It happened on a night in May of 1944. Fred Davies remembered the cannon shell from an enemy fighter aircraft flying past his face. It ripped into the engine of his bomber.
“The engine and wing… blew up,” he remembered, “(creating) an immediate ball of constant flame about 20 feet or higher.”
Davies, 89, is a Second World War veteran who served with No. 405 “Pathfinder” Squadron of the Royal Canadian Air Force. He had almost piloted his Lancaster safely back to England from that bombing operation when the attack happened. Suddenly he and his crew were forced to abandon the aircraft over Tilburg, Holland. Soon after, he was taken prisoner.
“When you do 46 operations, you have a lot of little crazy things happen,” Davies said. “Some nights are good, some nights are terrible.”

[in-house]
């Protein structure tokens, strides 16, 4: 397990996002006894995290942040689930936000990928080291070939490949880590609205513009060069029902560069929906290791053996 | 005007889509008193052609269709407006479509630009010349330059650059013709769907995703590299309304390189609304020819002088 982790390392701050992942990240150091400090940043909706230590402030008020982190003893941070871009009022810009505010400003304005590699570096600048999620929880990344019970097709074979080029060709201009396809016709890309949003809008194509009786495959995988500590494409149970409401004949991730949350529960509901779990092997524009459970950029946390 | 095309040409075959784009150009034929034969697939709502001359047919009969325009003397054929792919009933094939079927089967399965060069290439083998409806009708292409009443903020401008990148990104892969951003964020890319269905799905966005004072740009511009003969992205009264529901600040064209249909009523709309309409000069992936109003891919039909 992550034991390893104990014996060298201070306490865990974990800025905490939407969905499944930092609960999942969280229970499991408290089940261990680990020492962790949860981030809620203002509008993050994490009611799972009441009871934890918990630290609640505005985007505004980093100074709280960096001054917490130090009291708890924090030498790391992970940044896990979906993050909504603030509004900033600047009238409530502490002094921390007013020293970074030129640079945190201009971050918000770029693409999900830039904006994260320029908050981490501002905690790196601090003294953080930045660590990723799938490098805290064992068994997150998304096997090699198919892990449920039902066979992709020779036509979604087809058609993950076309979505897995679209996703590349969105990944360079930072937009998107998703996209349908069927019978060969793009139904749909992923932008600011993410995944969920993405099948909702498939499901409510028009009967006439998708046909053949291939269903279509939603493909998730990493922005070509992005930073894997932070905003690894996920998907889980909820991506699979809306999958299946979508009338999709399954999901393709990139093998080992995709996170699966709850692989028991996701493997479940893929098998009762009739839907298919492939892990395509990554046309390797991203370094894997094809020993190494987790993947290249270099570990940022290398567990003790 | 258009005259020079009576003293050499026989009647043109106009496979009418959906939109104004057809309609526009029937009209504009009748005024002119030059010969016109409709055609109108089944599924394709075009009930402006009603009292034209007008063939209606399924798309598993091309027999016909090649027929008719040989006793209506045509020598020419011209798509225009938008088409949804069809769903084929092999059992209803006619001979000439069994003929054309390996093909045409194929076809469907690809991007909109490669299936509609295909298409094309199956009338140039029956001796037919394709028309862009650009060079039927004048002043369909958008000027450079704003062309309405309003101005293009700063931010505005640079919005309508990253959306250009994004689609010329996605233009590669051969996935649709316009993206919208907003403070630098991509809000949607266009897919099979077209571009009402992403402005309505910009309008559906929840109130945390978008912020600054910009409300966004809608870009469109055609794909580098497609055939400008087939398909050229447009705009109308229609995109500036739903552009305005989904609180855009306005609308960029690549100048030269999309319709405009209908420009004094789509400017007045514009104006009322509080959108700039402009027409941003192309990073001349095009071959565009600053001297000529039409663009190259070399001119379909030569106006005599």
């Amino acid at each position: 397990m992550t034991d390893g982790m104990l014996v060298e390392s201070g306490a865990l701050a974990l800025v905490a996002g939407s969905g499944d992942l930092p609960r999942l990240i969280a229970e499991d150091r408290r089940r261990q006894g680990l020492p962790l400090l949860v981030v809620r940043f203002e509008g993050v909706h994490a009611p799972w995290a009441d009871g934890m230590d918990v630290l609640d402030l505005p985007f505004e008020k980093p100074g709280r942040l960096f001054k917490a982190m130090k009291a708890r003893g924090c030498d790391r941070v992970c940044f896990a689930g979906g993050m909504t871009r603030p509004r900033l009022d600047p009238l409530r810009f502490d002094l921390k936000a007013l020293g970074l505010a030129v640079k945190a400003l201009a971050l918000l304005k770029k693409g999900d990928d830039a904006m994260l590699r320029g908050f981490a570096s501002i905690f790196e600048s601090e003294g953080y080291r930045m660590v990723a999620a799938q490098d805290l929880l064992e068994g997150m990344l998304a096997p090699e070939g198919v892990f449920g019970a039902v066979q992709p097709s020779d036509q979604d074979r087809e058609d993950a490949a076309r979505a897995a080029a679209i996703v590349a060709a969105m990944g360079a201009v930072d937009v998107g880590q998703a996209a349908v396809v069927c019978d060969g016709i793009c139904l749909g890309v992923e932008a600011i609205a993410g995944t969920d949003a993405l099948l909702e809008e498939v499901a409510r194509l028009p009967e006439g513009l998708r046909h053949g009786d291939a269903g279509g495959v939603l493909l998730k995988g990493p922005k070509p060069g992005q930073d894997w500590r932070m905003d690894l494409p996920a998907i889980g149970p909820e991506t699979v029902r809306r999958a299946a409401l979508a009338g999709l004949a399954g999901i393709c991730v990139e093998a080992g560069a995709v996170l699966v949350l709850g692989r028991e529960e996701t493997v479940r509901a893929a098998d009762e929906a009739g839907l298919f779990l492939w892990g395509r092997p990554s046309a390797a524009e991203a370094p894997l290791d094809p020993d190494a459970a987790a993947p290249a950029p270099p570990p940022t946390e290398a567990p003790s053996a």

Originally from Halifax, Davies was awarded the DFC (Distinguished Flying Cross). This year, he marched in East Toronto as part Royal Canadian Legion Branch 11’s annual Remembrance Day Parade on Nov. 4, held in honour of veterans.
Davies began his operational tour in England in January 1943, serving two and a half years in the RCAF. As part of the Pathfinder force, he had a dangerous job leading other bombers to enemy targets.
“Our death rate was very high,” he said. “Our squadron lost about 800 people… (and) there are hundreds of squadrons.”
Davies returned to Canada in 1945, later married and had five children. He now lives in the GTA and through Legion Branch 11 helps others remember important events in Canadian history.
He joined the Memory Project, an initiative of the Dominion Institute placing veterans inside classrooms to speak with students about wartime experiences. For the past 10 years, he has spoken in schools about his experiences.
“Canadian history is just about forgotten in schools,” he said. “Five years of war history is in a paragraph.”